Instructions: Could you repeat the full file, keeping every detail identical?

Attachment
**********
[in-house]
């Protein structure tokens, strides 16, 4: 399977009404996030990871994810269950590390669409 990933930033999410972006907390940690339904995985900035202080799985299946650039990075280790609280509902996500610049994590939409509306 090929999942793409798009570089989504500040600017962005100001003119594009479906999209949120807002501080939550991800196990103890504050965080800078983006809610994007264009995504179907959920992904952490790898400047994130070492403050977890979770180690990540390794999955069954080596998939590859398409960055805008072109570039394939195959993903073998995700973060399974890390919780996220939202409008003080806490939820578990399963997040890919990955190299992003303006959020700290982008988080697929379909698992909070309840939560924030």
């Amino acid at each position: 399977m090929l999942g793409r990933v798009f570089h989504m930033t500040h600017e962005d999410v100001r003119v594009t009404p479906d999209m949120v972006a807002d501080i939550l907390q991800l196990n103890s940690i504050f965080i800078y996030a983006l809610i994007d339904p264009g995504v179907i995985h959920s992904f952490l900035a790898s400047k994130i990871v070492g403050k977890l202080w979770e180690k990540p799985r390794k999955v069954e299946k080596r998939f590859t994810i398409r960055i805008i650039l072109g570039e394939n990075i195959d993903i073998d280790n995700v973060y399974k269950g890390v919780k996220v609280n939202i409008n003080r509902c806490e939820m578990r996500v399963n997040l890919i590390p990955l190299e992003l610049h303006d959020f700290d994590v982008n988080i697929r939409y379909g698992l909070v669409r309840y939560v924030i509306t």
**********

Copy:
[in-house]
């Protein structure tokens, strides 16, 4: 399977009404996030990871994810269950590390669409 990933930033999410972006907390940690339904995985900035202080799985299946650039990075280790609280509902996500610049994590939409509306 090929999942793409798009570089989504500040600017962005100001003119594009479906999209949120807002501080939550991800196990103890504050965080800078983006809610994007264009995504179907959920992904952490790898400047994130070492403050977890979770180690990540390794999955069954080596998939590859398409960055805008072109570039394939195959993903073998995700973060399974890390919780996220939202409008003080806490939820578990399963997040890919990955190299992003303006959020700290982008988080697929379909698992909070309840939560924030």
């Amino acid at each position: 399977m090929l999942g793409r990933v798009f570089h989504m930033t500040h600017e962005d999410v100001r003119v594009t009404p479906d999209m949120v972006a807002d501080i939550l907390q991800l196990n103890s940690i504050f965080i800078y996030a983006l809610i994007d339904p264009g995504v179907i995985h959920s992904f952490l900035a790898s400047k994130i990871v070492g403050k977890l202080w979770e180690k990540p799985r390794k999955v069954e299946k080596r998939f590859t994810i398409r960055i805008i650039l072109g570039e394939n990075i195959d993903i073998d280790n995700v973060y399974k269950g890390v919780k996220v609280n939202i409008n003080r509902c806490e939820m578990r996500v399963n997040l890919i590390p990955l190299e992003l610049h303006d959020f700290d994590v982008n988080i697929r939409y379909g698992l909070v669409r309840y939560v924030i509306t």